In the dogmas themselves held by the Disciples of St. Augustine I cannot approve the damnation of unregenerate children, nor in general damnation resulting from original sin alone. Nor can I believe that God condemns those who are without the necessary light. One may believe, with many theologians, that men receive more aid than we are aware of, were it only when they are at the point of death. It does not appear necessary either that all those who are saved should always be saved through a grace efficacious of itself, independently of circumstances. Also I consider it unnecessary to say that all the virtues of the pagans were false or that all their actions were sins; though it be true that what does not spring from faith, or from the uprightness of the soul before God, is infected with sin, at least virtually. Finally I hold that God cannot act as if at random by an absolutely absolute decree, or by a will independent of reasonable motives. And I am persuaded that he is always actuated, in the dispensation of his grace, by reasons wherein the nature of the objects participates. Otherwise he would not act in accordance with wisdom. I grant nevertheless that these reasons are not of necessity bound up with the good or the less evil natural qualities of men, as if God gave his grace only according to these good qualities. Yet I hold, as I have explained already here, that these qualities are taken into consideration like all the other circumstances, since nothing can be neglected in the designs of supreme wisdom.
Save for these points, and some few others, where St. Augustine appears obscure or even repellent, it seems as though one can conform to his system. He states that from the substance of God only a God can proceed, and that thus the creature is derived from nothingness (Augustine De Lib. Arb., lib. 1, c. 2). That is what makes the creature imperfect, faulty and corruptible (De Genesi ad Lit., c. 15, Contra Epistolam Manichaei, c. 36). Evil comes not from nature, but from evil will (Augustine, in the whole book On the Nature of Good). God can command nothing that would be impossible. ‘Firmissime creditur Deum justum et bonum impossibilia non potuisse praecipere’ (Lib. de Nat. et Grat., c. 43, p. 69). Nemo peccat in eo, quod caveri non potest (lib. 3, De Lib. Arb., c. 16, 17, lib. 1 Retract. c. 11, 13, 15). Under a just God, none can be unhappy who deserves not so to be, ’neque sub Deo justo miser esse quisquam, nisi mereatur, potest’ (lib. 1, c. 39). Free will cannot carry out God’s commands without the aid of grace (Ep. ad Hilar. Caesaraugustan.). We know that grace is not given according to deserts (Ep. 106, 107, 120). Man in the state of innocence had the aid necessary to enable him to do good if he wished; but the wish depended on free will, ‘habebat adjutorium, per quod posset, et sine quo non vellet, sed non adjutorium quo vellet’ (Lib. de Corrept., c. 11 et c. 10, 12). God let angels and men try what they could do by their free will, and after that what his grace and his justice could achieve (ibid., c. 10, 11, 12). Sin turned man away from God, to turn him towards creatures (lib. 1, qu. 2, Ad Simplicium). To take pleasure in sinning is the freedom of a slave (Enchirid., c. 103). ‘Liberum arbitrium usque adeo in peccatore non periit, ut per illud peccent maxime omnes, qui cum delectatione peccant’ (lib. 1, Ad Bonifac., c. 2, 3).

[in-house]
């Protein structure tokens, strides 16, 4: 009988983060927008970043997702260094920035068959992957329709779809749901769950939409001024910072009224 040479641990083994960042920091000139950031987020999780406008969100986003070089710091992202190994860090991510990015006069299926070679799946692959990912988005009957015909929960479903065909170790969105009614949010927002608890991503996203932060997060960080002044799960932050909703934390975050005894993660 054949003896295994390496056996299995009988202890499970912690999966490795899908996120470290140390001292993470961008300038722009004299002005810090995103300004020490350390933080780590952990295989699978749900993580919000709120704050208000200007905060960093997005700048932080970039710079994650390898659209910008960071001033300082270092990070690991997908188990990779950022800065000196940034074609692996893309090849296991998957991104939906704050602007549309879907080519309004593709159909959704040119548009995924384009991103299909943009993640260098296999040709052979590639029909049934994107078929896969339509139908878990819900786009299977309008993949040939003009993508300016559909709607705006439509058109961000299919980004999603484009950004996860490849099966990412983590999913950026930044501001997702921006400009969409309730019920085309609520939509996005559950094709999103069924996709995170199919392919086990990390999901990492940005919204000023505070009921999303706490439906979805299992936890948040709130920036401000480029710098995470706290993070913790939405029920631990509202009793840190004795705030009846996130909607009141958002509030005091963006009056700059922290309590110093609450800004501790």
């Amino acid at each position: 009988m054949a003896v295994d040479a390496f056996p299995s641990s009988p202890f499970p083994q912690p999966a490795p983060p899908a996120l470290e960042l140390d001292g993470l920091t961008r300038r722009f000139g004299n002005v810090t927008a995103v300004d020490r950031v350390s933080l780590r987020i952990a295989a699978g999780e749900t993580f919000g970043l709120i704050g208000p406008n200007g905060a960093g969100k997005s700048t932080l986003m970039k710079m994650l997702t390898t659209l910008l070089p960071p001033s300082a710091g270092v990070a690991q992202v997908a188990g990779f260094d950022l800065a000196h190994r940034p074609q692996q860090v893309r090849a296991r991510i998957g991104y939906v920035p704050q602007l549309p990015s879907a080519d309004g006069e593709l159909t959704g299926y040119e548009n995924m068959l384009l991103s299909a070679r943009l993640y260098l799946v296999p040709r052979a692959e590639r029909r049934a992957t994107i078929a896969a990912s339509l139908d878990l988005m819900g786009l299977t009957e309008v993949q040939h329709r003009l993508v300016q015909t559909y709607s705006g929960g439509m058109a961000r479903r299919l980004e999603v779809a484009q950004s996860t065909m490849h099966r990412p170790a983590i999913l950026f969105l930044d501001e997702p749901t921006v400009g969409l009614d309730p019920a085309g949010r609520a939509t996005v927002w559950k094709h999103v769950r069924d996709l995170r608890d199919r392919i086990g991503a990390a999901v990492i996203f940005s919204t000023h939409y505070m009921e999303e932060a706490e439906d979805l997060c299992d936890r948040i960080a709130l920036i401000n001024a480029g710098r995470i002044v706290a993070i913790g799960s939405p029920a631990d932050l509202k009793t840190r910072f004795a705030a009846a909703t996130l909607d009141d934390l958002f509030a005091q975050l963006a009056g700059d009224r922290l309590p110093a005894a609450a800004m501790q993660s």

God said to Moses: ‘I will be gracious to whom I will be gracious, and will shew mercy on whom I will shew mercy’ (Exod. xxxiii. 19). ‘So then it is not of him that willeth, nor of him that runneth, but of God that sheweth mercy’ (Rom. ix. 15, 16). That does not prevent all those who have good will, and who persevere therein, from being saved. But God gives them the willing and the doing. ‘Therefore hath he mercy on whom he will have mercy, and whom he will he hardeneth’ (Rom. ix. 18). And yet the same Apostle says that God willeth that all men should be saved, and come to the knowledge of the truth; which I would not interpret in accordance with some passages of St. Augustine, as if it signified that no men are saved except those whose salvation he wills, or as if he would save non singulos generum, sed genera singulorum. But I would rather say that there is none whose salvation he willeth not, in so far as this is permitted by greater reasons. For these bring it about that God only saves those who accept the faith he has offered to them and who surrender themselves thereto by the grace he has given them, in accordance with what was consistent with the plan of his works in its entirety, than which none can be better conceived.